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Now THIS is the Obama we voted for



Barack Obama had quite a week last week.  Combined with his recent trip to Europe and the Middle East, we’re starting to see “hope” and “change” interacting with the real world.

Obama’s first 100 days have been dominated by economic concerns, and with good reason.  Ultimately, Obama’s first term will be defined by the economy.  But the reality is that Obama’s economic decisions have been largely dictated to him.  Though you wouldn’t know it from listening to conservative talking heads, had a Republican won the presidency his economic policies would have been quite similar to Obama’s.  It’s easy for the GOP to criticize Obama’s stimulus now that they’re out of power, but the reality is that economic theory demands government spending during a recession.  The size of the stimulus is largely dictated by the size of the crisis.  A Republican president (or another Democrat) may have allocated the money differently, but the bottom line would have been much the same.

That’s why, despite the unprecedented size of the stimulus (and of our national debt), Obama hadn’t done much of anything outside the box.

That’s changing now.  He’s completely changed the United State’s relationship with Cuba merely by easing unnecessary and ineffective travel restrictions.  In response, President/Dictator Raul Castro has indicated a willingness to at least talk about sensitive (and previously off-limits) issues as freedom of the press, human rights, and the release of political prisoners.  It’s too early to predict how this will play out, but if the outcome we desire is a free Cuba, this is a step in the right direction.  At the very least, it’s a step toward ending the hypocrisy– strict sanctions against Cuba while we bend over backwards to ensure that our trade relationship with China (and their infinitely worse human-rights violations) continues.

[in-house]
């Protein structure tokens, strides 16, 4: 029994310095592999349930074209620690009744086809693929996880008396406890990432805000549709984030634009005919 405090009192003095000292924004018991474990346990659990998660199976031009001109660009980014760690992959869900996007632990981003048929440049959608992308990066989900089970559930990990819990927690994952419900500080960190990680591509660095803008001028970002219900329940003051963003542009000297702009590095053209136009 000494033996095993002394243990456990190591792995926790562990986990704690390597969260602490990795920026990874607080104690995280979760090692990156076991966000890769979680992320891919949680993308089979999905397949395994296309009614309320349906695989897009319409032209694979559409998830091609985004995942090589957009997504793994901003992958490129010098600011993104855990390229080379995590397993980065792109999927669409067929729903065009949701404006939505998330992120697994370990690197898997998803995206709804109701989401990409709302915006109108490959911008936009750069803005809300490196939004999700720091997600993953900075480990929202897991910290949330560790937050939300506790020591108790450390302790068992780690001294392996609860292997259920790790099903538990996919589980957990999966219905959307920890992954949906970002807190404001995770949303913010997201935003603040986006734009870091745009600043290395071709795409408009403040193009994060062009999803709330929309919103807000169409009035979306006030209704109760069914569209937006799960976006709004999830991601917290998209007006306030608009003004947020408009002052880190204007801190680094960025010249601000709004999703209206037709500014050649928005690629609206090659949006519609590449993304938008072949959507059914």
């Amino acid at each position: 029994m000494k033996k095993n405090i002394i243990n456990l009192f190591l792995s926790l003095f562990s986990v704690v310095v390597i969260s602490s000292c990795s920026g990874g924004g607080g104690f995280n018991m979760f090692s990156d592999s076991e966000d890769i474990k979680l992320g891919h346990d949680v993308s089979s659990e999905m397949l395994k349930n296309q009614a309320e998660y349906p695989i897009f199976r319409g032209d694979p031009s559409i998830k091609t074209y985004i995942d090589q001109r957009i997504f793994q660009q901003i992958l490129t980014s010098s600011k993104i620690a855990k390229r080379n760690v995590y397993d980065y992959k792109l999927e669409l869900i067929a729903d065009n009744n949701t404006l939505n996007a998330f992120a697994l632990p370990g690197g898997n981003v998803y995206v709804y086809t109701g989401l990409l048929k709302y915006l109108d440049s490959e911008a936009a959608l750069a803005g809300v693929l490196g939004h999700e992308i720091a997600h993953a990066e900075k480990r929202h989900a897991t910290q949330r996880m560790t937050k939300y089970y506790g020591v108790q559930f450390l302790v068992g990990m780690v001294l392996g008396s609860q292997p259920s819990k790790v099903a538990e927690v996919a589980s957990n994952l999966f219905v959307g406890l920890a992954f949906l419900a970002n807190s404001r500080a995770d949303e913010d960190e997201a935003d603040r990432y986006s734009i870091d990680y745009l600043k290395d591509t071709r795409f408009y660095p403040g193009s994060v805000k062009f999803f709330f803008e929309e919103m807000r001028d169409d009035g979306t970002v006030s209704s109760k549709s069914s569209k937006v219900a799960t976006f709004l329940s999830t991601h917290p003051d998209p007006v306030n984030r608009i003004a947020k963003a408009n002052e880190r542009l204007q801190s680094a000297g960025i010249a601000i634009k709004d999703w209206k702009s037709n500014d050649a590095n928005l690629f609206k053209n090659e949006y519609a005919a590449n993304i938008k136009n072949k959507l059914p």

Obama has demonstrated that he understands the changing world.  He’s aware that the US is no longer in a position to dictate policy to the rest of the world.  Of course, the Sean Hannity’s of the world portray this as capitulation or surrender– how dare a US leader listen to the rest of the world?  We view it as leadership.  Obama has not compromised American national security– but he HAS shown humility and awillingness to listen.  This can only serve him (and us) well in the future.

obama stock Now THIS is the Obama we voted for

The situation with Latin America is similar.  Conservative pundits have taken exception to Obama’s interactions with Hugo Chavez in particular– though once again, all Obama has done is demonstrated that he’s willing to listen.  By taking a less arrogant position, Obama has increased the chances of meaningful change in our relationship with Venezuela and the rest of Latin America.  He’s made no concessions– only changed the tone of our relationship.

By releasing the torture memos last week, Obama did what justice and transparency demand.  On the other hand, by refusing to prosecute CIA personnel and others involved, Obama has signaled a desire to avoid petty distractions and move forward.  While the waterboarding era is regrettable, prosecuting those responsible would do little good– and would ignite a political firestorm.